Amid the chaos, I was in the kitchen, pressing crushed peppercorns into two filet mignons.
Erich Fromm, in the “Art of Loving,” says that separation is the root of all anxiety. That’s certainly true for us. Whenever Paul leaves, I’m giddy for a total of about three seconds, and then panicky, and finally just dazed until he comes home.
To ease our mutual anxiety, I cook for him before he leaves and when he returns. Usually, I surprise him, but this time, he put in a request: “How about that steak au poivre you made me on Valentine’s Day?”
Ah, yes, the Valentine’s Day steak au poivre. That was something.
Valentine’s fell on a Thursday this year and I had no intention of spending hours in the kitchen after a long workday. I wanted something romantic and special but quick. I looked up “steak au poivre” on the Internet and found a Gourmet magazine recipe originally published in 1955. The ingredients for the sauce were simple: butter, cognac, cream, and shallots.
Sometimes the most simple recipes are the best. My husband, a self-proclaimed Francophile, said it was the best steak au poivre he’d ever had. Of course, he tells me just about every dish is the best he's ever had. But this time, I saw the face of a man who had just been jettisoned to his favorite country and was soaking up the romanticism he felt for it all over again. Though he bought me a card and a beautiful pair of earrings that night, that single expression of joy and pleasure was the best gift I could have gotten.
So this week, in between loads of laundry, I recreated the dish and served it with creamy whipped mashed potatoes and a 2005 Bordeaux. As he sliced through the medium-rare filet mignon and took the first bite, he closed his eyes for a brief moment then smiled, giving me the gift of his joy all over again.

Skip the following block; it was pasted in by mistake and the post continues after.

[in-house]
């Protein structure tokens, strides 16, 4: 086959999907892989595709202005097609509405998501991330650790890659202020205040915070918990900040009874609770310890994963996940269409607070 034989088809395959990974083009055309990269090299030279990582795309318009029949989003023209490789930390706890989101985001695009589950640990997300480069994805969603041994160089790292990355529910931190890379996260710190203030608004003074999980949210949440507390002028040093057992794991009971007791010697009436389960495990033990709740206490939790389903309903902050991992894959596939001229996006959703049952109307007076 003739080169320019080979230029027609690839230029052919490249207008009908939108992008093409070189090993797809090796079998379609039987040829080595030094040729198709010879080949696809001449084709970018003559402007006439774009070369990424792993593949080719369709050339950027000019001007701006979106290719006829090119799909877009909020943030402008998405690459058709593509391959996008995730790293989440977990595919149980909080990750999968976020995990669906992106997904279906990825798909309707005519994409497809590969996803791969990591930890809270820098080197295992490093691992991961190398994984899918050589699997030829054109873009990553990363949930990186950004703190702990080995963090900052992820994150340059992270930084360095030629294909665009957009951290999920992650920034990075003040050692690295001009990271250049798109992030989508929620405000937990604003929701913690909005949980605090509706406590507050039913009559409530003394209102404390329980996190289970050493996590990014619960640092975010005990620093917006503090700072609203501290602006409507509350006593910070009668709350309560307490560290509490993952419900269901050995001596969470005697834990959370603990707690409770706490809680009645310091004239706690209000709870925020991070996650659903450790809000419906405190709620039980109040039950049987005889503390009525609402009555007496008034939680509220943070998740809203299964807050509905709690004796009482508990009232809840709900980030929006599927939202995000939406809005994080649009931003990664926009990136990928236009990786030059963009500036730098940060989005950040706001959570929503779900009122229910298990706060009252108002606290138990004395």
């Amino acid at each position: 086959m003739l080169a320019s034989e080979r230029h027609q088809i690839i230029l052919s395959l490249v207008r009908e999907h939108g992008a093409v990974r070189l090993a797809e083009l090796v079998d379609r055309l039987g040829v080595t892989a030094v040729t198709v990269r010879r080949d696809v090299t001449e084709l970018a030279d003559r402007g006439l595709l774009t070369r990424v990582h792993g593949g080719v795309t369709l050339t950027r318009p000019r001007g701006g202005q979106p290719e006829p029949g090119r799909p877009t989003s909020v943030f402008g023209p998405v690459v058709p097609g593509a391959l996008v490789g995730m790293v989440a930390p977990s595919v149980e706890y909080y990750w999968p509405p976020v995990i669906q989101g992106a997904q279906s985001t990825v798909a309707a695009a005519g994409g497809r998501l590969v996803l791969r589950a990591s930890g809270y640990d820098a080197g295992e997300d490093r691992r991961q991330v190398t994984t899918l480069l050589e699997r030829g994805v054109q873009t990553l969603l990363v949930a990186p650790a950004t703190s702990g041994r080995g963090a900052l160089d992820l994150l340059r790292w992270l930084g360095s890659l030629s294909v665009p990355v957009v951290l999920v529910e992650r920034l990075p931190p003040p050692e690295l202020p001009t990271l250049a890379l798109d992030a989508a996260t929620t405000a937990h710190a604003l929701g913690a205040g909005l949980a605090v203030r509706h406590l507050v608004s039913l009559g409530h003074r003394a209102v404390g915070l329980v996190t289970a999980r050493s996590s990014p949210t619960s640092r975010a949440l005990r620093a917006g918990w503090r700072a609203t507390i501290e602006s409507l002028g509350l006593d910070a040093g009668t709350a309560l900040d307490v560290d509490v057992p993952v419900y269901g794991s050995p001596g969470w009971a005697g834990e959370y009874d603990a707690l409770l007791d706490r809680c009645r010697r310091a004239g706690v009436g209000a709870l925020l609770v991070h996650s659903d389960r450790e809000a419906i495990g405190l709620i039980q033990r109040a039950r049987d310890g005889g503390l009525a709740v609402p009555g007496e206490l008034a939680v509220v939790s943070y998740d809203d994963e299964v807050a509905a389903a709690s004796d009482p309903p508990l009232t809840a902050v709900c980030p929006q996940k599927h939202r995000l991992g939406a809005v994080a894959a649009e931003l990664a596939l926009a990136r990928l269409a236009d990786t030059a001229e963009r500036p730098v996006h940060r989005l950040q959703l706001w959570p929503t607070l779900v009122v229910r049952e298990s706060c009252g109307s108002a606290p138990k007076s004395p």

Here is the recipe, adapted from Gourmet:
Steak Au Poivre
2 (3/4- to 1-inch-thick) boneless beef top-loin (strip) steaks or filet mignon (8 to 10 oz each)
1 tablespoon kosher salt
1 1/2 tablespoons whole black peppercorns
1 tablespoon vegetable oil
1/3 cup finely chopped shallots
1/2 stick (1/4 cup) unsalted butter, cut into 4 pieces
1/2 cup Cognac or other brandy
3/4 cup heavy cream
Preheat oven to 200°F.
Pat steaks dry and season both sides with kosher salt.
Coarsely crush peppercorns in a sealed plastic bag with a meat pounder or bottom of a heavy skillet, then press pepper evenly onto both sides of steaks.
Heat a 12-inch heavy skillet (preferably cast-iron) over moderately high heat until hot, about 3 minutes, then add oil, swirling skillet, and sauté steaks in 2 batches, turning over once, about 6 minutes per batch for medium-rare.
Transfer steaks as cooked to a heatproof platter and keep warm in oven while making sauce.
Pour off fat from skillet, then add shallots and half of butter (2 tablespoons) to skillet and cook over moderately low heat, stirring and scraping up brown bits, until shallots are well-browned all over, 3 to 5 minutes.
Add Cognac (use caution; it may ignite) and boil, stirring, until liquid is reduced to a glaze, 2 to 3 minutes. Add cream and any meat juices accumulated on platter and boil sauce, stirring occasionally, until reduced by half, 3 to 5 minutes. Add remaining 2 tablespoons butter and cook over low heat, swirling skillet, until butter is incorporated. Serve sauce with steaks.
*Note: The sauce is enough for four steaks if you want to cook this for guests. I like having a little extra to pour over mashed potatoes.